Interactive labs (Java applet)
Technical issues[edit | edit source]
The use of Java applets as a framework for interactive learning resources aims to use the open technology of integrating them within a web page, as well as the wide availability of "plugins" for all major web browser to execute the Java code. The most natural subject for these resources are graphical simulations and "laboratory" courses in Mathematics and the Physical Sciences. To keep the actual labs and tools free and open, the source code will have to be licensed under the GNU General Public License.
The Java applet is run on the learner's computer and needs to be downloaded within the Wikiversity page that contains the course description or instructions. It therefore will be packaged in a single JAR file. The HTML read by the browser will contain an "Applet" HTML tag (or "Object") per applet on that page in order to download the JAR file and to start the applet execution. The HTML tags must be generated by the MediaWiki software, when the (yet to be defined) wiki applet "reference" is added to a Wikiversity page.
The JAR file contains precompiled class files and other support files. To keep the learner's computer safe from unwanted or detrimental software, the source for the class files need to be open to audits and the creation and upload of JAR files need to follow a trustworthy process. Additionally, the applets should be regarded as "untrusted" by the web browser, so that the restrictions of the Java sandbox are enforced.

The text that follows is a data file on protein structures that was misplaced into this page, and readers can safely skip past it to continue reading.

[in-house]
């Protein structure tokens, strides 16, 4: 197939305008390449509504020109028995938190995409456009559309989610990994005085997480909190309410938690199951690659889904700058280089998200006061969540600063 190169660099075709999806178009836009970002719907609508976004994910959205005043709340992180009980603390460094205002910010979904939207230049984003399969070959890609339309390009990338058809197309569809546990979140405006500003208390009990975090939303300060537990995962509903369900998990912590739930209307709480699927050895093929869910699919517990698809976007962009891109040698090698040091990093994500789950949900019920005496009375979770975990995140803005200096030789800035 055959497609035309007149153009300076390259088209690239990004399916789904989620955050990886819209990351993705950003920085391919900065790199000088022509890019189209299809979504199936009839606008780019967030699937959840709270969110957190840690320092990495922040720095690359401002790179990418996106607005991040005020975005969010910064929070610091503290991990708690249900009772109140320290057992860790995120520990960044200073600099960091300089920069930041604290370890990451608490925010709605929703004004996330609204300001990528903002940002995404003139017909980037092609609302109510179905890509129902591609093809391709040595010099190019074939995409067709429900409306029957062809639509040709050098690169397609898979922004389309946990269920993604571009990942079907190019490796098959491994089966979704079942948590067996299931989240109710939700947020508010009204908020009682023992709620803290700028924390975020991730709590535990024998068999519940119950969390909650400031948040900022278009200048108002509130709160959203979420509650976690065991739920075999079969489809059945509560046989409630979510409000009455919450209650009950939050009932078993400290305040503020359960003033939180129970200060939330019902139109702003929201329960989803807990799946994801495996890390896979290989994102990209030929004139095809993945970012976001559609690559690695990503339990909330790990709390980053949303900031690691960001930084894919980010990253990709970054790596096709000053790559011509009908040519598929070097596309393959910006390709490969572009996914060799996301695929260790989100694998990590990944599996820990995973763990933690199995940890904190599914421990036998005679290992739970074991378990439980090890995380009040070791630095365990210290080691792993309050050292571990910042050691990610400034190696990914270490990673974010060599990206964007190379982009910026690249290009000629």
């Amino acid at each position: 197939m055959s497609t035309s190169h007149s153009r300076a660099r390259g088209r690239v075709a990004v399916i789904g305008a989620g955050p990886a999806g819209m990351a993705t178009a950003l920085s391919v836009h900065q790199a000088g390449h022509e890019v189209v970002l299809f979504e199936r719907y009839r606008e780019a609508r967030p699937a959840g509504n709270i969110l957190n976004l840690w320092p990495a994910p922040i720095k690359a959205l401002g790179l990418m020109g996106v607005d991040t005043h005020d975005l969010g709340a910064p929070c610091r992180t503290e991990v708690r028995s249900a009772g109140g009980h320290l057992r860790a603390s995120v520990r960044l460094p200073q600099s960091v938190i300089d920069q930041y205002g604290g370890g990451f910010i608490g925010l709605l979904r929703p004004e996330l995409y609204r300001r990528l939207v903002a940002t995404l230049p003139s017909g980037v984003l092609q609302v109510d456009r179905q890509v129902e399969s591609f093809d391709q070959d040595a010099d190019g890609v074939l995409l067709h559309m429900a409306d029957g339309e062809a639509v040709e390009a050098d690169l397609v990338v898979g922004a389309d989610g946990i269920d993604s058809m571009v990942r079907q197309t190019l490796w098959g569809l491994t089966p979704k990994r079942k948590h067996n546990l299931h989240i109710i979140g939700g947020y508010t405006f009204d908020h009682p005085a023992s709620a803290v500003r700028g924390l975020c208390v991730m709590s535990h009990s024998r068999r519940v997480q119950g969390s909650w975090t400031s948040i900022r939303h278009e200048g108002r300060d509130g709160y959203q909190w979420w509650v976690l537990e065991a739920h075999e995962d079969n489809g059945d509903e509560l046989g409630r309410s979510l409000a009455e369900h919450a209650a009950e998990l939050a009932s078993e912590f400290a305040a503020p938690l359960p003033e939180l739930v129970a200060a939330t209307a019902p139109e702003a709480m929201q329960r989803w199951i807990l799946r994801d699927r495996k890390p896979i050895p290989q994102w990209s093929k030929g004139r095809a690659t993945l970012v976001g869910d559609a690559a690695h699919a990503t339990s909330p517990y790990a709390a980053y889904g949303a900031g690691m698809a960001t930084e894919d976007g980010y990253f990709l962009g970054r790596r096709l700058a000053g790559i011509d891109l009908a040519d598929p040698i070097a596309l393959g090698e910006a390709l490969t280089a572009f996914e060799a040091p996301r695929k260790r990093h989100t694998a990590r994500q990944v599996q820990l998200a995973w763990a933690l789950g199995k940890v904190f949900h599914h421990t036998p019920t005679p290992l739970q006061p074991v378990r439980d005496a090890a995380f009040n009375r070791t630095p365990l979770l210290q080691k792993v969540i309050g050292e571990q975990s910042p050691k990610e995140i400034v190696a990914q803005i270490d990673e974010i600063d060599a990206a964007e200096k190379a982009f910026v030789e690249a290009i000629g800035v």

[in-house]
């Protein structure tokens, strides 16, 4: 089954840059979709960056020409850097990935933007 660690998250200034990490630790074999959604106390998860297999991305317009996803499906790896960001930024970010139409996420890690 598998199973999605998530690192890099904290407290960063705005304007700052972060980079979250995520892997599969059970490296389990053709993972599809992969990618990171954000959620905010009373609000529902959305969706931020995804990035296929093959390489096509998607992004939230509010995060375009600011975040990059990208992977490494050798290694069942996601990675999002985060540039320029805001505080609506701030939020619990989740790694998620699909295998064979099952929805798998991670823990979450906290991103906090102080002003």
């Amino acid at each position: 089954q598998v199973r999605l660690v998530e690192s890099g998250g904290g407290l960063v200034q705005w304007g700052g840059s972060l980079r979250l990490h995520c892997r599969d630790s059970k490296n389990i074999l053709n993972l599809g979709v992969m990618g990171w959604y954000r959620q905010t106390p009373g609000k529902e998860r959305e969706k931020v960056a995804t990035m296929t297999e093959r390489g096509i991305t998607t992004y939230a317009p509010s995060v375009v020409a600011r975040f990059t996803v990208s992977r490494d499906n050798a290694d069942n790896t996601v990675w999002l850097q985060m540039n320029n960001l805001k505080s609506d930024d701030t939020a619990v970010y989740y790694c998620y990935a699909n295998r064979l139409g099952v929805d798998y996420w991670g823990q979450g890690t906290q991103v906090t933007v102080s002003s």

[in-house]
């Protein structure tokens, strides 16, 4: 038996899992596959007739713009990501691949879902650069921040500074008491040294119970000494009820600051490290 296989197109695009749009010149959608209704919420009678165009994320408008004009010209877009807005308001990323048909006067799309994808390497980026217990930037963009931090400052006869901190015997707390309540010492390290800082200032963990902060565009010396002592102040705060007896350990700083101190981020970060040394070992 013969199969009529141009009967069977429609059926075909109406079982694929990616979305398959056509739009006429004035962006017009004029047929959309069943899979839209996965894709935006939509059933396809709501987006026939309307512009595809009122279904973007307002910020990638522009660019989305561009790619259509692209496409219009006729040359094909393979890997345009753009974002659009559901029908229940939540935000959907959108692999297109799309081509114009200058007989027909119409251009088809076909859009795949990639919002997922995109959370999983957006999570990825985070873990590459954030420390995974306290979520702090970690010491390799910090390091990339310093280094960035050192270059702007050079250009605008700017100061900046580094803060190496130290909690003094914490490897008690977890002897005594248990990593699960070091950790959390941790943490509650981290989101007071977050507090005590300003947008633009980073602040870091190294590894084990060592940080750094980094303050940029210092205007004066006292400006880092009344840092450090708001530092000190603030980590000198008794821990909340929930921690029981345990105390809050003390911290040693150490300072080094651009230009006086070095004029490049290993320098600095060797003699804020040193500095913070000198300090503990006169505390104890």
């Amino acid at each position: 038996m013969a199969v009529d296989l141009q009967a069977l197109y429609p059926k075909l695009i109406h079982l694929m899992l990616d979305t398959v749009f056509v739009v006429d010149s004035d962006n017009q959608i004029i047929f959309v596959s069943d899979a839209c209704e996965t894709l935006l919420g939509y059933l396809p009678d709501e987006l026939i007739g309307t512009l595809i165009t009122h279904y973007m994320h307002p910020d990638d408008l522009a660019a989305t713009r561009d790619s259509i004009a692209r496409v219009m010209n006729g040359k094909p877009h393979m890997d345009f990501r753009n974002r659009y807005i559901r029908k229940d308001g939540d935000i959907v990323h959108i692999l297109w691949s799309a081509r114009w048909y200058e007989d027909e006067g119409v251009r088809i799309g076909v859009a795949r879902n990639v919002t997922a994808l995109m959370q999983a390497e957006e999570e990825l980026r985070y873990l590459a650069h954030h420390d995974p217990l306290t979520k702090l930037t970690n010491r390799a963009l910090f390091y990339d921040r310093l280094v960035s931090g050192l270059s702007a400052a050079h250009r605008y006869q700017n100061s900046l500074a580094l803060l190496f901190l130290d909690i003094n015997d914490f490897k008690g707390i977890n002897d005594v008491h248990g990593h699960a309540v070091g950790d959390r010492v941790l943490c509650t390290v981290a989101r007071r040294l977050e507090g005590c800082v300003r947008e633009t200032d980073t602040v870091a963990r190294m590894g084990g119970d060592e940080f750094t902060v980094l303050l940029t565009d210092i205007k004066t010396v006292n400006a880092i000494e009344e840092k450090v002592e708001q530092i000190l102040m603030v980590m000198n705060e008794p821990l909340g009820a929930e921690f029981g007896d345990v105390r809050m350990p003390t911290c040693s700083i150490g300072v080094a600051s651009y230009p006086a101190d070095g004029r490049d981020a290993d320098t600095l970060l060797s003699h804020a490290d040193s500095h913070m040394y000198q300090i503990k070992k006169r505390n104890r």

Projects[edit | edit source]
- Provide an open source development area (in progress)
- Create JAR support in a test MediaWiki installation (in planning stage)
- Ask for comment and feedback from Wikiversity and MediaWiki communities
- Integrate applet support in official MediaWiki release
- Create framework and labs
(Add any other projects, here)
Proposal for the management of applets[edit | edit source]
Both for the sake of free cooperation and also security uploading and enabling pre-compiled jars with unknown content is not reasonable. The conclusion was made that applets need to be compiled on the server side, and the source code could be a subject of public code review.
One of the recent projects that fully implements exactly these policies and actually builds Free encyclopedia with Java applets enabled is Ultrastudio.org. The licensing of the server side code is not yet obvious but both applets and content are under various Free licenses. This project is still not particularly big and it is not clear how successful it will be. The project is using applets from the Wikiversity project, described below (see , for instance).
Framework and development of labs[edit | edit source]
Since the source for all source code must be licensed under GPL, available to the public, and the development of all code should be (in principle) open to all volunteers interested in this project, a dedicated SourceForge project was initiated (see external references).
A general framework will be constructed to provide a common infrastructure (e.g. passing parameters from the wiki, like the language used in the lesson), and a set of tools and graphical "widgets" to ease the creation of a lab. The ultimate goal of this framework would be a simple, modular set of "parts" that can easily be assembled, even by volunteers with only a basic knowledge of Java.